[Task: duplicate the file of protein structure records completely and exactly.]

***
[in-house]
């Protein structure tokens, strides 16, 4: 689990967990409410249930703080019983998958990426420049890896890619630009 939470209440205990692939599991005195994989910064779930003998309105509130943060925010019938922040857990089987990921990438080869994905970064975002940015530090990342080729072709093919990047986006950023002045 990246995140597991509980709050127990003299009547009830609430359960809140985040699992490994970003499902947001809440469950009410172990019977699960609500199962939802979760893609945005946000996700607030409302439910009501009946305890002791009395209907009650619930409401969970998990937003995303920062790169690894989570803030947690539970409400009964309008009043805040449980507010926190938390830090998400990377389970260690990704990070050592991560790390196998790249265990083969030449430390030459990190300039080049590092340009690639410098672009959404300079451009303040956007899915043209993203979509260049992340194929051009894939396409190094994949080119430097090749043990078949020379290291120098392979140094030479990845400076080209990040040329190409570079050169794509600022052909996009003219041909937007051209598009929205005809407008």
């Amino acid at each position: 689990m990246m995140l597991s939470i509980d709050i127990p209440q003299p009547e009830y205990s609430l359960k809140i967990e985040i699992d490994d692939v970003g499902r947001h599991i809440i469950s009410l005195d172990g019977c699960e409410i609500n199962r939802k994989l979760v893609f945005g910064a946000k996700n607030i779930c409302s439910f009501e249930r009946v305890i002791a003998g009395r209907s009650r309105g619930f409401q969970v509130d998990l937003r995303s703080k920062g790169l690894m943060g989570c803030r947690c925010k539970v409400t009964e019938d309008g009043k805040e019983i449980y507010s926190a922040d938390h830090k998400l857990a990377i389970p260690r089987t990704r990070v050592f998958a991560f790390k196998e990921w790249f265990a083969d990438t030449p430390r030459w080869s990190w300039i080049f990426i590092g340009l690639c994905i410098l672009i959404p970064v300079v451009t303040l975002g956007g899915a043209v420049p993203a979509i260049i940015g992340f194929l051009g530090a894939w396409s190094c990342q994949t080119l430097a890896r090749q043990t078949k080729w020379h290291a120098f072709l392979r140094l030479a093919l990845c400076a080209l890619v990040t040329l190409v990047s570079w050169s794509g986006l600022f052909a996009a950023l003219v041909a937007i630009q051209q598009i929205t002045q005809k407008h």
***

[in-house]
């Protein structure tokens, strides 16, 4: 689990967990409410249930703080019983998958990426420049890896890619630009 939470209440205990692939599991005195994989910064779930003998309105509130943060925010019938922040857990089987990921990438080869994905970064975002940015530090990342080729072709093919990047986006950023002045 990246995140597991509980709050127990003299009547009830609430359960809140985040699992490994970003499902947001809440469950009410172990019977699960609500199962939802979760893609945005946000996700607030409302439910009501009946305890002791009395209907009650619930409401969970998990937003995303920062790169690894989570803030947690539970409400009964309008009043805040449980507010926190938390830090998400990377389970260690990704990070050592991560790390196998790249265990083969030449430390030459990190300039080049590092340009690639410098672009959404300079451009303040956007899915043209993203979509260049992340194929051009894939396409190094994949080119430097090749043990078949020379290291120098392979140094030479990845400076080209990040040329190409570079050169794509600022052909996009003219041909937007051209598009929205005809407008």
């Amino acid at each position: 689990m990246m995140l597991s939470i509980d709050i127990p209440q003299p009547e009830y205990s609430l359960k809140i967990e985040i699992d490994d692939v970003g499902r947001h599991i809440i469950s009410l005195d172990g019977c699960e409410i609500n199962r939802k994989l979760v893609f945005g910064a946000k996700n607030i779930c409302s439910f009501e249930r009946v305890i002791a003998g009395r209907s009650r309105g619930f409401q969970v509130d998990l937003r995303s703080k920062g790169l690894m943060g989570c803030r947690c925010k539970v409400t009964e019938d309008g009043k805040e019983i449980y507010s926190a922040d938390h830090k998400l857990a990377i389970p260690r089987t990704r990070v050592f998958a991560f790390k196998e990921w790249f265990a083969d990438t030449p430390r030459w080869s990190w300039i080049f990426i590092g340009l690639c994905i410098l672009i959404p970064v300079v451009t303040l975002g956007g899915a043209v420049p993203a979509i260049i940015g992340f194929l051009g530090a894939w396409s190094c990342q994949t080119l430097a890896r090749q043990t078949k080729w020379h290291a120098f072709l392979r140094l030479a093919l990845c400076a080209l890619v990040t040329l190409v990047s570079w050169s794509g986006l600022f052909a996009a950023l003219v041909a937007i630009q051209q598009i929205t002045q005809k407008h």